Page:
December 06, 2015

A Guide to the MRT, LRT and the PNR

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    Updated as of June 25, 2019

    In the Philippines, traffic can be unbearable especially during rush hour. The trip through Epifanio de los Santos Avenue or EDSA as it is more popularly known, can seem to go on forever.

    The numerous taillights from vehicles of all shapes and sizes make EDSA look like a sea of red during the night.

    A considerable majority resort to using the rapid mass transport system, which are the MRT (the Manila Metro Rail Transit), the LRT 1 and 2 (Light Rail Transit), and the PNR (Philippine National Railways) to navigate in and out of Manila.

    Manila Metro Rail Transit (MRT/ Blue Line)

    PHILIPPINES-INVESTMENT-INFRASTRUCTUREPhoto from mrt3.com

    Designated as the Blue Line, the MRT has been a transport mode available to commuters traveling through EDSA for more than a decade, moving about a million passengers every month. The MRT operates starting from 5 a.m. to 11 p.m.

    Riding the MRT costs Php 13 to Php 28 depending on the station you are riding from and where you will alight. The ticket could be either a single trip ticket or the reloadable Beep card. A card costs Php 20 and are used in LRT 1 & 2, MRT 3, P2P buses, and selected bus lines.

    Also read: 5 Things You Can Do With Your Beep Card

    Light Rail Transit (LRT 1 and 2)

    The oldest light rail in the country is the Manila Light Rail Transit (LRT) Line 1, or the Green Line. It’s the second light rail in South East Asia and goes through the cities of Pasay and Manila, with stops in Caloocan and Quezon City.

    Also read: Expat’s Guide to LRT-1 Stations in Manila

    The LRT-1’s Recto Station connects to the LRT-2 through a bridge.

    As a safety precaution, passengers must stand behind the yellow lane on the platforms to avoid getting hit or falling on the tracks.

    Meanwhile, the LRT Line-2 or the Blue Line has the shortest routes among the existing LRTA monorails. The LRT-2 is a way of going through the Metro from East to West starting in Recto station in Manila and ending in Santolan, Marikina.

    Also read: Expats’ guide: LRT2 Stations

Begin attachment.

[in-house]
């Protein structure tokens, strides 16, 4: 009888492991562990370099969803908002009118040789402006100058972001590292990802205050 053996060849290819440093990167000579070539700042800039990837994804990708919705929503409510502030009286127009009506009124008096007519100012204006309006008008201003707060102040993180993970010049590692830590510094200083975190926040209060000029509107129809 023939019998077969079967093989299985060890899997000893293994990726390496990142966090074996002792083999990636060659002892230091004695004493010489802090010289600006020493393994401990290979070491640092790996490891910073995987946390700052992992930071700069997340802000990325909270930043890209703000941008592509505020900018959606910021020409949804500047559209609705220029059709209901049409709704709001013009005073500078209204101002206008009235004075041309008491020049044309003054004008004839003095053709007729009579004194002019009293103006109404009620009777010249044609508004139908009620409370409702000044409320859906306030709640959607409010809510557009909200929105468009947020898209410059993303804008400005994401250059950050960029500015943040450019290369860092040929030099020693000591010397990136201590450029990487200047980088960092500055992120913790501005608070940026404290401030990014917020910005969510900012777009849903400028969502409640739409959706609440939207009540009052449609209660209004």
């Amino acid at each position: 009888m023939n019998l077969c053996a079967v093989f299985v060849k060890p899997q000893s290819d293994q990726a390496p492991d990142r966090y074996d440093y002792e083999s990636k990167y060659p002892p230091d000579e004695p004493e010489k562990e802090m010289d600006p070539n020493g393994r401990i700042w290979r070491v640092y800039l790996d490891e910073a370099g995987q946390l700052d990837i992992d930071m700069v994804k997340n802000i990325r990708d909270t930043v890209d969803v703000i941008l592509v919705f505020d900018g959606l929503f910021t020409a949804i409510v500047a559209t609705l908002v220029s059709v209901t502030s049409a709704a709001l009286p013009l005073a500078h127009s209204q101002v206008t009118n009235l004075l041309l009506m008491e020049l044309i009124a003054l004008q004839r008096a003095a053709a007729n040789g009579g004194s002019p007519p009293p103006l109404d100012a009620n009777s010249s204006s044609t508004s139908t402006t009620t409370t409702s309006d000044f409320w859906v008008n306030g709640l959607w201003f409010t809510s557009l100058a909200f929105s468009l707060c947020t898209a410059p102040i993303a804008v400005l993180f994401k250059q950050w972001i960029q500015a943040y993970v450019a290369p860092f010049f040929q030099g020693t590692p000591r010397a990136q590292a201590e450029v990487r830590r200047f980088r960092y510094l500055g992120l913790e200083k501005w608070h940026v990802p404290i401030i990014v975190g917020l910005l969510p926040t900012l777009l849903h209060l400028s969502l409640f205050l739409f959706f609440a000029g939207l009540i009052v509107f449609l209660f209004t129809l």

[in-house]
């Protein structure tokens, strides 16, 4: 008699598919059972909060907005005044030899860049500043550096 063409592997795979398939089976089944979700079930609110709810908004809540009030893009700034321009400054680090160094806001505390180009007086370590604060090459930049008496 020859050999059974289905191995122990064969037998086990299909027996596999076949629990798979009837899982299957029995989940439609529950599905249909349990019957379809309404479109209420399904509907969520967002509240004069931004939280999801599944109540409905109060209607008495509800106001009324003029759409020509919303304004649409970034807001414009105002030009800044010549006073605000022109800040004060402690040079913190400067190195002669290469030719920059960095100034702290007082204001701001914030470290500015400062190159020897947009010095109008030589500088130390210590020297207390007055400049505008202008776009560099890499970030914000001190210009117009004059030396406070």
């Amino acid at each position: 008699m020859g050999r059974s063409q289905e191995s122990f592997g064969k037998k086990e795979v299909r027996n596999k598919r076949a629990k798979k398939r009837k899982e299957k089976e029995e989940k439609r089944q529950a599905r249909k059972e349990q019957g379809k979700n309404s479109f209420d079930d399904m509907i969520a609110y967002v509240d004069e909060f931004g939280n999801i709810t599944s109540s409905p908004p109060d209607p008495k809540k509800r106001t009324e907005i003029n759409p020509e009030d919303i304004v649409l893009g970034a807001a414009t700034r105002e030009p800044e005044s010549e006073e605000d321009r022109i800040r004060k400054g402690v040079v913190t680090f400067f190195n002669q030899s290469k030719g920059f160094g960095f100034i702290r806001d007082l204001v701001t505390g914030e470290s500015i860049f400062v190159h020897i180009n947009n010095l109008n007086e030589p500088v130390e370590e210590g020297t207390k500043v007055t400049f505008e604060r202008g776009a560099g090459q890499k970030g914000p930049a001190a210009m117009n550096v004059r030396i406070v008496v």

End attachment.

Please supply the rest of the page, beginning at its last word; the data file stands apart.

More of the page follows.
The LRT-2’s Araneta Center- Cubao Station connects to the MRT through the Gateway Mall and Farmer’s Plaza mall.

    The Philippine National Railways (PNR)

    Perhaps the most encompassing of all the railway transit systems in the Philippines is the Philippine National Railways (PNR), stretching thousands of kilometers and extending beyond Metro Manila.

    It used to span the entire island of Luzon, from La Union to Bicol and has been in operation since November 24, 1892. For now, passengers can travel from Tutuban in Manila City all the way to Calamba, Laguna in the south.

    Also read: Expats’ Guide: PNR Stations

    Currently, the government is working to build the Mega Manila Subway Project, which is a 57.7-kilometer underground rapid subway that would serve as the second north-south mass transit backbone for the newly expanded Greater Capital Region.

    Makati and Taguig local governments and private entities are also building a Skytrain to link the two cities to benefit over 60,000 commuters daily. These future projects hope to lead the way to a more sufficient rail system in Manila.

    Also read:

    May this guide you in using the major railway systems in the Metro! Remember to keep your ticket while inside the train before leaving the station of destination for an inspection!


    Article by Arvee Gomez
    Sources: DOT website, Light Rail Transit, Philippine National Railways, Rappler, CNN Philippines, The Metro Rail Transit

                 
               
               
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